Though Sophia is prominent in the Gnostic creation accounts, she was being stripped of the radiant holiness the Egyptians attributed to Isis and the Hebrews to Khokhmah. In her ground-breaking and all-too-little-known study The Wisdom Goddess, Rose Arthur shows how the positive view of Sophia in the early, pre-christian scriptures was gradually broken down and degraded by a masculinizing, christianizing movement that emphasized a “fallen Sophia.”
Arthur demonstrates that the older texts were consistently reedited to reduce and subordinate female divinity, while exalting the male god. The Hypostasis of the Archons is no more than “a christianized, patriarchalized and defeminized summary of On the Origin of the World.” It blatantly substitutes the christian god for the Gnostic goddess. For example, the line “But all this came to pass according to the Pronoia of Pistis” becomes “But all these things came to pass in the Will of the Father of the All.”
The pre-christian scripture Eugnostos the Blessed was revamped as the Sophia Jesu Christi, in which Sophia rebels against the “Father of the Universe,” repents of her fault, and is saved by her male partner, Jesus Christ. The revisionist text repeatedly refers to the “fault of the woman.” The same process was at work in the Pistis Sophia, where the fallen Sophia is made to sing thirteen hymns of repentence before Jesus helps her to regain the spiritual heights.
These new patriarchal discourses still had to contend with a deep-rooted conviction in the Goddess as the ultimate source of life. Even hostile writers acknowledge that Sophia gives the breath of life to Adam, though they show this happening indirectly. But they view the material creation as evil, imprisoning the souls who live in it. Often Sophia herself is shown falling into bondage.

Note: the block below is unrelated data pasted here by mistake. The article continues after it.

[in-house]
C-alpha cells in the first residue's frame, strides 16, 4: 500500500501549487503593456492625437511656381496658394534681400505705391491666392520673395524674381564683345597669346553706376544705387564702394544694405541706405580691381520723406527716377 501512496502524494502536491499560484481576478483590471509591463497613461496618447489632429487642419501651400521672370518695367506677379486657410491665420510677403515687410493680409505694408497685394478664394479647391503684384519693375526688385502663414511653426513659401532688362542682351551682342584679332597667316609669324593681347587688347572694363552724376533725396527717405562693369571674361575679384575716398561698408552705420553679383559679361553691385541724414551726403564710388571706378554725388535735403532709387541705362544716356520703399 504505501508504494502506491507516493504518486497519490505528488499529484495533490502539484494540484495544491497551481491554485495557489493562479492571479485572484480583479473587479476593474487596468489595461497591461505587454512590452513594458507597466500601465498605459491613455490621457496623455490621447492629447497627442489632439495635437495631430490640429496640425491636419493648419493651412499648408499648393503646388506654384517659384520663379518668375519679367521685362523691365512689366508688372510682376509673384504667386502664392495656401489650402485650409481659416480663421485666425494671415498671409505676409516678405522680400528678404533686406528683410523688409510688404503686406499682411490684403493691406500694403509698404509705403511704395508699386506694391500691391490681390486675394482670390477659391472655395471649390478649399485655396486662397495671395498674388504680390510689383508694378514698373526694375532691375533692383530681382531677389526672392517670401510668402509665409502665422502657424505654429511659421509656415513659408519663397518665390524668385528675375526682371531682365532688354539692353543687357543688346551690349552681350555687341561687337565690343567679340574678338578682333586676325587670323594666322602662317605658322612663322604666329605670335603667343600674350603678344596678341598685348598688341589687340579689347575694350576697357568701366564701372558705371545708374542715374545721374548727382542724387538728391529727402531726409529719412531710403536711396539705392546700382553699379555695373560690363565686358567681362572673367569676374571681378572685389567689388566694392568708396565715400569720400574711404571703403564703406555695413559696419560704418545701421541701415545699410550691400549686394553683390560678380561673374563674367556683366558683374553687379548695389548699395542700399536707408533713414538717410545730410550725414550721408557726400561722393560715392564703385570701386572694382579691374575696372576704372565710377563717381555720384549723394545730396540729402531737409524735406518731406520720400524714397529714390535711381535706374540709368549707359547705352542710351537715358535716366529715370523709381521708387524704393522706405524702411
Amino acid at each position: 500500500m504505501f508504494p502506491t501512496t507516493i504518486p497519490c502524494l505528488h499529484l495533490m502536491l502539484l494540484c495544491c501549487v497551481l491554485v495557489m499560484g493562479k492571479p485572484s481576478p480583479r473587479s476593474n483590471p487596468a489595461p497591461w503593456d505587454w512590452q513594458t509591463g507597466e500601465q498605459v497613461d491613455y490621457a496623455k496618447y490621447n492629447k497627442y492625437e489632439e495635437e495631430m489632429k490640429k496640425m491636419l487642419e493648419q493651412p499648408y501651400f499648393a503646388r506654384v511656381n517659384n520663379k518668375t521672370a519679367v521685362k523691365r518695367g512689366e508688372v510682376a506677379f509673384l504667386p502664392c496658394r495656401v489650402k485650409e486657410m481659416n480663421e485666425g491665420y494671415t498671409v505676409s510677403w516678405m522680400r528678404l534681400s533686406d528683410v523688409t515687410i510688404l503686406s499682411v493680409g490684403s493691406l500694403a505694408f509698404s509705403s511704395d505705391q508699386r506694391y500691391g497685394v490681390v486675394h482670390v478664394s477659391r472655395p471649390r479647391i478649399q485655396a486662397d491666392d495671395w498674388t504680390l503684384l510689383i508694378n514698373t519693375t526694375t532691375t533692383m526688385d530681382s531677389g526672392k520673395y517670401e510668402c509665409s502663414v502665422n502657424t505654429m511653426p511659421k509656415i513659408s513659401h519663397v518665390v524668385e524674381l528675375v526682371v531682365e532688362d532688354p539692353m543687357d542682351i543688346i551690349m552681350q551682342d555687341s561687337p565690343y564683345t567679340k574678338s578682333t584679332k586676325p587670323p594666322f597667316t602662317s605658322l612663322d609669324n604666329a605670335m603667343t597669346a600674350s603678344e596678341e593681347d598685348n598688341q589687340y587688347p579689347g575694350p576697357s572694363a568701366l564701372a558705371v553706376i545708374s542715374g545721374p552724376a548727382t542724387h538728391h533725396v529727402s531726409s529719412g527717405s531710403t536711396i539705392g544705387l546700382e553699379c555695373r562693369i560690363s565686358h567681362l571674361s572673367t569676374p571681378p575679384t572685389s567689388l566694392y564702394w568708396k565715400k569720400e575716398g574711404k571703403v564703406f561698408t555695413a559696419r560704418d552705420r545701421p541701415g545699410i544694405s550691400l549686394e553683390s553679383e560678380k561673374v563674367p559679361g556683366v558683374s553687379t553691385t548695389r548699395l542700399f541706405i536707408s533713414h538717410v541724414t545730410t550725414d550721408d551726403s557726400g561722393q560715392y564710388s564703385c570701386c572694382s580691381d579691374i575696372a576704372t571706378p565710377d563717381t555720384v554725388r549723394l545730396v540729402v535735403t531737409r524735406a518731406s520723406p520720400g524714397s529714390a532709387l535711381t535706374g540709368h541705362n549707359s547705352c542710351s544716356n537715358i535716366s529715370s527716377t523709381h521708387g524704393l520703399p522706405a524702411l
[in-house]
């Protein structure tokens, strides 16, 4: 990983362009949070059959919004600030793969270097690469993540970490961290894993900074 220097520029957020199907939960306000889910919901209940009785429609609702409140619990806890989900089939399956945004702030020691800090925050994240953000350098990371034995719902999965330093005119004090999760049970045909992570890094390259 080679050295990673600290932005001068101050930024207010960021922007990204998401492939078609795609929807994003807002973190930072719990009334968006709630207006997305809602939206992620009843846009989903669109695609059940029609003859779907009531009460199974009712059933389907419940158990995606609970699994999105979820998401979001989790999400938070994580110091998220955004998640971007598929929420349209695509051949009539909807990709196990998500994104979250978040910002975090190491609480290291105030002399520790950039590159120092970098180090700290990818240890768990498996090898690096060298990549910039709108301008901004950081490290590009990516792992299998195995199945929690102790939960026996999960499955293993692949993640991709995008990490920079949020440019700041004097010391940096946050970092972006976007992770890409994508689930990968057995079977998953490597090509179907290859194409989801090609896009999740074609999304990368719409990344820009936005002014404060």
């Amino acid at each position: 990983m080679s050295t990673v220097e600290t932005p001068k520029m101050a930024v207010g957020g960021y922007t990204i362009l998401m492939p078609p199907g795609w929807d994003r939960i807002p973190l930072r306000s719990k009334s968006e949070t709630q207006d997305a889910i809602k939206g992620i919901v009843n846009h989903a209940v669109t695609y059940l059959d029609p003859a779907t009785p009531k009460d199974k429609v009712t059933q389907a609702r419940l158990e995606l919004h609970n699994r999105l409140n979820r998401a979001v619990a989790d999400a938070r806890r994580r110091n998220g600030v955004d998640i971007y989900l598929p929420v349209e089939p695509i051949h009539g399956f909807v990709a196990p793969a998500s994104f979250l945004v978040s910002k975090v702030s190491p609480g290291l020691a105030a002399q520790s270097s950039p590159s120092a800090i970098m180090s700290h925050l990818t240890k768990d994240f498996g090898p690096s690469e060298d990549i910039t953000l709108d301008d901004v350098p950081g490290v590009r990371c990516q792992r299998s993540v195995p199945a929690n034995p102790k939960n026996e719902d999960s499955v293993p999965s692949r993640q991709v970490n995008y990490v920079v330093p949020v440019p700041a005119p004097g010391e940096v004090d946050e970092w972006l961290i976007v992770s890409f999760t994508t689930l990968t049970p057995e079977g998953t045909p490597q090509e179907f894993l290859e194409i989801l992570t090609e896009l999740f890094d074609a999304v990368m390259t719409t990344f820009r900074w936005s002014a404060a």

In one Gnostic myth, Sophia was made prisoner by the seven archons. The essence of Wisdom made flesh in female form was subjected to every indignity, including being forced into whoredom. In one version, Simon Magus rescues “Helena” from a brothel in Tyre. But in actuality she is the creator of the angels who made the world. She is called Kyria, Lady, a Greek term corresponding to the christian god's title Kyrios. [Allegro, 141-5] These stories don’t refer to idealized notions of sacred harlots making love in freedom, but to female degradation in the prison-brothels of the Roman empire. While they may be taken as an affirmation of the presence of the sacred within the enslaved women, they also demark a clear demotion of the Wisdom goddess, who has lost her original sovereign power.
The earlier view of Goddess as the supreme Source, or alternatively as a male god's perfect partner, now gave way to the idea that she was a lower being in need of pardon and salvation. New authors developed themes of a deluded and foolish Sophia (contradicting the very meaning of her name, “Wisdom”). They accuse of her of breaking cosmic law by creating without a male partner and describe her creation as defective. [Couliano, 78-9]
While these writers blamed Sophia for conceiving alone, they praise the male god for creating without a partner. In their tellings, Sophia he is cast down and made to suffer and repent until a superior male god deigns to “correct her deficiency.” As Sophia is mythically overthrown, other female figures pick up aspects of her power, but the force of the Gnostic Wisdom goddess is almost spent.